Embryonic Stem Cells and Cloning - Summary
The main points of this submission are summarised as follows:
- I address the Review’s terms of reference with respect to community standards, particularly the ethics of human cloning but also research involving human embryos.
- I propose three principles that should be used in formulating policy on cloning and embryo research, that the same weight should be given to the interests of others as one gives to one’s own interests, that genetic discrimination is unacceptable, and that scientifically, embryos are collections of cells, and not persons.
- I rebut all but the safety arguments against human cloning, and highlight policy inconsistencies that arise from the application of the Prohibition of Human Cloning Act 2002 (PHC Act) and the Research Involving Human Embryos Act 2002 (RIHE Act) in their current form.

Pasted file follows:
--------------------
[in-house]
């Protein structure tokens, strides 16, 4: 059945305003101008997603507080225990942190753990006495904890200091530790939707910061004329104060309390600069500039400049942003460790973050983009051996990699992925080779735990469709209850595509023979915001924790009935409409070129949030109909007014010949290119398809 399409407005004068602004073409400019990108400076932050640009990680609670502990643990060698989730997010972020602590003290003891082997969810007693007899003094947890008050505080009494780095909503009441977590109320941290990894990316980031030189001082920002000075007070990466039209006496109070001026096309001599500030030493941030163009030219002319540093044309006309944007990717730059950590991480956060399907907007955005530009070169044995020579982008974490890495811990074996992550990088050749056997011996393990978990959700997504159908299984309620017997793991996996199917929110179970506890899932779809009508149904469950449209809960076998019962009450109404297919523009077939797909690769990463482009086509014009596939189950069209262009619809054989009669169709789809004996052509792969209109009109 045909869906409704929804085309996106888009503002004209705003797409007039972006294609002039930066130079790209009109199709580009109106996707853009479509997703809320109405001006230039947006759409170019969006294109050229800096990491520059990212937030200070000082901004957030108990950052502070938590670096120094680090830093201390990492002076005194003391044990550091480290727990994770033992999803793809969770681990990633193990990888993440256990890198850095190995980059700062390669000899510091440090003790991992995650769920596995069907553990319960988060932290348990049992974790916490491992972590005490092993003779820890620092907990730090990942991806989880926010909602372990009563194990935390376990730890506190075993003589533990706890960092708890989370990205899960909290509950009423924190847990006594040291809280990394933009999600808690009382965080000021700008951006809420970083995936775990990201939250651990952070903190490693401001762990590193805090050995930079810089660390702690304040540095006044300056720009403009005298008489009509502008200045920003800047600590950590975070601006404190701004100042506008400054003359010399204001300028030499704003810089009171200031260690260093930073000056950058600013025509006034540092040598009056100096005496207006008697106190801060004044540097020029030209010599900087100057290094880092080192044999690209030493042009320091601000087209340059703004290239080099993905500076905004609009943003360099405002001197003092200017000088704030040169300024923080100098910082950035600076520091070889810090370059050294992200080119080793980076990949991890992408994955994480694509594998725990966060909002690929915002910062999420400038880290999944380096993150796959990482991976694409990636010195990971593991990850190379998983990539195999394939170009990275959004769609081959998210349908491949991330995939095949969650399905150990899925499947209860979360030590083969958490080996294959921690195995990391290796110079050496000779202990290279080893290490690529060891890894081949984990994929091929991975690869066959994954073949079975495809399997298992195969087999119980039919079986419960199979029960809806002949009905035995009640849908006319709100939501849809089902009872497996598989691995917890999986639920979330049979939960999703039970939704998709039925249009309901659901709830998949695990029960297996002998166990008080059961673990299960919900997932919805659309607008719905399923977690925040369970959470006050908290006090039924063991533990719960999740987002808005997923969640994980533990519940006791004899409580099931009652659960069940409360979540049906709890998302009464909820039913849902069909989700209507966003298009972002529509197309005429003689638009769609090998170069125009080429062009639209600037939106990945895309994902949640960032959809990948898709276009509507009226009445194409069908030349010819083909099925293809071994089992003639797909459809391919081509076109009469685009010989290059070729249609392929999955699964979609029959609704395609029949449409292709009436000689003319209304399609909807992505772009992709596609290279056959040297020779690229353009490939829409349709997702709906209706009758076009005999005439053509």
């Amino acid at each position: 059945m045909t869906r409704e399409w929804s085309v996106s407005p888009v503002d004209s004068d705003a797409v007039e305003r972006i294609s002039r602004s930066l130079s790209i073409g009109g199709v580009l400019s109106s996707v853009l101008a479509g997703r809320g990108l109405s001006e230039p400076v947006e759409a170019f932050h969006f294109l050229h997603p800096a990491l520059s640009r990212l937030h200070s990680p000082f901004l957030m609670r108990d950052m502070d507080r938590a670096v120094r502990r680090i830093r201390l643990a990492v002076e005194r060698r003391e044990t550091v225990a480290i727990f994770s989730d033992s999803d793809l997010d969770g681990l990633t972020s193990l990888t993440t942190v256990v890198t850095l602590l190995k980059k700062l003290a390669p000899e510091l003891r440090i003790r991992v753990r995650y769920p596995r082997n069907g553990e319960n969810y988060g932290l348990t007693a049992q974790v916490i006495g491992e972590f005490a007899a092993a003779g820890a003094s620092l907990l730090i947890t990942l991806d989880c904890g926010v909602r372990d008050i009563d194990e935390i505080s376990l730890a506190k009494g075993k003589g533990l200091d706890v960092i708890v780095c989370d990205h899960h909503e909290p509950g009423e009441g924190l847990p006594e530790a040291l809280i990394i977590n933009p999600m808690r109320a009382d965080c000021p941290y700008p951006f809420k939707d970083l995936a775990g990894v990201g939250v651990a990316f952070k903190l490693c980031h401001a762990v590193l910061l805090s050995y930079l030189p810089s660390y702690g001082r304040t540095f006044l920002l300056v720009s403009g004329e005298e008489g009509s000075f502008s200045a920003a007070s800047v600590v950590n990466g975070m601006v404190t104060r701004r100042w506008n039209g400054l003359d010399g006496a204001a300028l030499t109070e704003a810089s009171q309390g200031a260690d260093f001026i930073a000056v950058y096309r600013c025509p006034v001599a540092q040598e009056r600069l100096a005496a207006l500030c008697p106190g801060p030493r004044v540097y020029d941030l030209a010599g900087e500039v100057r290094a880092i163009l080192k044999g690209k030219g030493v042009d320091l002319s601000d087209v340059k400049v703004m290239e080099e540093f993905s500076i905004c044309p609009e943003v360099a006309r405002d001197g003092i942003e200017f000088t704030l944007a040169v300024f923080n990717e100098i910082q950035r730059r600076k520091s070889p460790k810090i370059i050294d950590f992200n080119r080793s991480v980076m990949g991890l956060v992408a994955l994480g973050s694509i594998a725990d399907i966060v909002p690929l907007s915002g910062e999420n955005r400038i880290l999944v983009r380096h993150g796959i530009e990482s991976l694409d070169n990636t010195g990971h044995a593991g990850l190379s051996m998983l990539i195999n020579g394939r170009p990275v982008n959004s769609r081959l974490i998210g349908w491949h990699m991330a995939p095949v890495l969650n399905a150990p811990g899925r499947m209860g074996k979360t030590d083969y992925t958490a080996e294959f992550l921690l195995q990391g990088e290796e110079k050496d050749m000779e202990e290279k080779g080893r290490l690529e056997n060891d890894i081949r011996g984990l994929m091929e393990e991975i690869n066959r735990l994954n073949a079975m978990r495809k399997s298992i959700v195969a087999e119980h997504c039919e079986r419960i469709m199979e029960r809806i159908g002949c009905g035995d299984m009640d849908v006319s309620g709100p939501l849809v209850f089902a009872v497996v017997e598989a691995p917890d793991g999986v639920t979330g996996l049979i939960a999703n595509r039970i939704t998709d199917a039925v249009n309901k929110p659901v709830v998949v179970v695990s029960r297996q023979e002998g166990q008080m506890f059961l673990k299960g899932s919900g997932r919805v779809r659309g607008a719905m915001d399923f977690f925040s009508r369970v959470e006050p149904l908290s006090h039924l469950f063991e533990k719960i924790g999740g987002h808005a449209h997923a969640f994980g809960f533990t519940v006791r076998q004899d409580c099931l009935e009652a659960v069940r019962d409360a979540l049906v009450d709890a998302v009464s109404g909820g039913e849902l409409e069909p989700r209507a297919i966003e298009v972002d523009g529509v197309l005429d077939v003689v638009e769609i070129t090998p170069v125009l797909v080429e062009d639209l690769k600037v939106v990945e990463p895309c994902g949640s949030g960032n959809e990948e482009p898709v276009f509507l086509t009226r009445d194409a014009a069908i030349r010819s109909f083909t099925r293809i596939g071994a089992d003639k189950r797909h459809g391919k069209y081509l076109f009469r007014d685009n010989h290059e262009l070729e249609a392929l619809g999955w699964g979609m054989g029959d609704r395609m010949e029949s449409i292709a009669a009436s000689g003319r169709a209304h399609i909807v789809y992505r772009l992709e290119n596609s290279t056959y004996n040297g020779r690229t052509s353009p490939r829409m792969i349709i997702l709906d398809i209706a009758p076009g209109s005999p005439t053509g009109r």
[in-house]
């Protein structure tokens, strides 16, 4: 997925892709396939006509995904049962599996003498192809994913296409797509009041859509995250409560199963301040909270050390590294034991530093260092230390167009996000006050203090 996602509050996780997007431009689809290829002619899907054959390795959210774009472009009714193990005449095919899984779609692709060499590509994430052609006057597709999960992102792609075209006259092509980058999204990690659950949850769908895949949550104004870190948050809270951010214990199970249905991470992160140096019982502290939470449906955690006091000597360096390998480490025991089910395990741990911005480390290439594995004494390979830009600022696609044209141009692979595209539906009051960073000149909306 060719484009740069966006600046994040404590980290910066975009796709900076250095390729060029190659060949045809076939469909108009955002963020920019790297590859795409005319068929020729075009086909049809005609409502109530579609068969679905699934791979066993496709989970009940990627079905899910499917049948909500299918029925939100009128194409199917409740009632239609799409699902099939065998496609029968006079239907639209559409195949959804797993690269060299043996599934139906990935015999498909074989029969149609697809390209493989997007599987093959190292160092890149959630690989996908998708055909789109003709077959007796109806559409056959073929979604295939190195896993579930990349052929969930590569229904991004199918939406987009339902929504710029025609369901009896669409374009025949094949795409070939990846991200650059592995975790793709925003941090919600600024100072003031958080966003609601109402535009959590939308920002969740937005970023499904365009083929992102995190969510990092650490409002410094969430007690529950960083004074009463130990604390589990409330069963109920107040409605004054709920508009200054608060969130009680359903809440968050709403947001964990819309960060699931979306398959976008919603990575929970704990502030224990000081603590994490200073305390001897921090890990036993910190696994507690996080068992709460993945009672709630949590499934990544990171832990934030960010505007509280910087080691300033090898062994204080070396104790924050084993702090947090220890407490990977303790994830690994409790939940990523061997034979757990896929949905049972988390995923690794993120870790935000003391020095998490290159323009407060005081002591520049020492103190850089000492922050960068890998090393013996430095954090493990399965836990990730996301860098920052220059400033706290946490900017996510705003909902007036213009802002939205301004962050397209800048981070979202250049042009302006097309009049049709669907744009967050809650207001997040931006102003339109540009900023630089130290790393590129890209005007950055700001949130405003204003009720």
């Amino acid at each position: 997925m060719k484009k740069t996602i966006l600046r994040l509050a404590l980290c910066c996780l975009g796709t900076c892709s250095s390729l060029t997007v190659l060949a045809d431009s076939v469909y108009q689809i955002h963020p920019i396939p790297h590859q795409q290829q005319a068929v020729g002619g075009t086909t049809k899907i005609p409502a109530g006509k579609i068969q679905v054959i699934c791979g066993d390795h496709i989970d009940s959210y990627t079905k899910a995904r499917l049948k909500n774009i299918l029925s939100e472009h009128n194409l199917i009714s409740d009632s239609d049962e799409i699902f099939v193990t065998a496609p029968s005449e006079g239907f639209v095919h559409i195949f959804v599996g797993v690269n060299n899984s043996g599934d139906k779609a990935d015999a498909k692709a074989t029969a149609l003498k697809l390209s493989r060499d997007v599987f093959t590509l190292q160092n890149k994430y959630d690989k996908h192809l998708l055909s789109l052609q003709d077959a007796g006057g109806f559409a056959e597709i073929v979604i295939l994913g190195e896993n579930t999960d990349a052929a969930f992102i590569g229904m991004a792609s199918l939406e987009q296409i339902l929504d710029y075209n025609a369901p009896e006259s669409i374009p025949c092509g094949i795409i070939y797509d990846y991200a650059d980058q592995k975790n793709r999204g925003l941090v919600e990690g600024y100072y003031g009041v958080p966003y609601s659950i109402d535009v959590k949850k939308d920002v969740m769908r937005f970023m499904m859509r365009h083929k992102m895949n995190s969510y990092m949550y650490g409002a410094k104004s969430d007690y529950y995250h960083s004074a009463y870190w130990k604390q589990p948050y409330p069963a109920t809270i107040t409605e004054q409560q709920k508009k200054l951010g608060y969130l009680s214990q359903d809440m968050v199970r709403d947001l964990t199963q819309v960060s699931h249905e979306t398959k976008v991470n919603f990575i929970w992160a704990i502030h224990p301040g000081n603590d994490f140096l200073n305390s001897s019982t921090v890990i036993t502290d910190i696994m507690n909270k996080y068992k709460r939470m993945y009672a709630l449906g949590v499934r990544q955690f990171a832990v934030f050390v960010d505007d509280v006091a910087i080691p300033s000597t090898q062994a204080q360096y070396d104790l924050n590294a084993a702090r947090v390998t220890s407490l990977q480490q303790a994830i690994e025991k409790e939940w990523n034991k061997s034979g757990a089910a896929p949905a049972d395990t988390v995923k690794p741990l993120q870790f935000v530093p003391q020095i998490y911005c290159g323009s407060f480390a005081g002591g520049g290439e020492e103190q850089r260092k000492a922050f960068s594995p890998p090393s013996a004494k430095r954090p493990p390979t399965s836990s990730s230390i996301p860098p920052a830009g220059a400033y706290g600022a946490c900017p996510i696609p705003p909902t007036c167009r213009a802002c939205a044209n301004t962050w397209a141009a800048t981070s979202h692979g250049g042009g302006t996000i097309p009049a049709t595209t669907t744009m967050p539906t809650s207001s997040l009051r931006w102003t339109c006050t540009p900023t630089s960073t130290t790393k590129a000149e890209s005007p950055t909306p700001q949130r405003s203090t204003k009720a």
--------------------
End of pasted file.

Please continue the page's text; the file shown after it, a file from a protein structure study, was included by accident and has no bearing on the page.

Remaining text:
- Two scenarios show the flaws in the current Acts. If a woman pregnant with a cloned embryo were to immigrate to Australia, the PHC Act suggests the child would be unethical. According to the arguments against cloning, the child would have been created by a process contrary to human dignity, be confused about his or her familial relationships, be a means to an end and worried about his or her alter ego. These arguments underlying the PHC Act are invalid. The child should be loved and brought up as any other child. If treatments for diseases are developed overseas from human embryo research, are Australians prepared to forgo these treatments because the two Acts deem the research to be unethical?
- I contend that if my principles are applied, then there is no objective, non-discriminatory, non-safety reason against human reproductive and non-reproductive cloning, and that it should be permitted, provided it can be demonstrated as a safe technology. Research on all embryos should be permitted, with the usual conditions imposed on research projects. The PHC and RIHE Acts should be amended accordingly.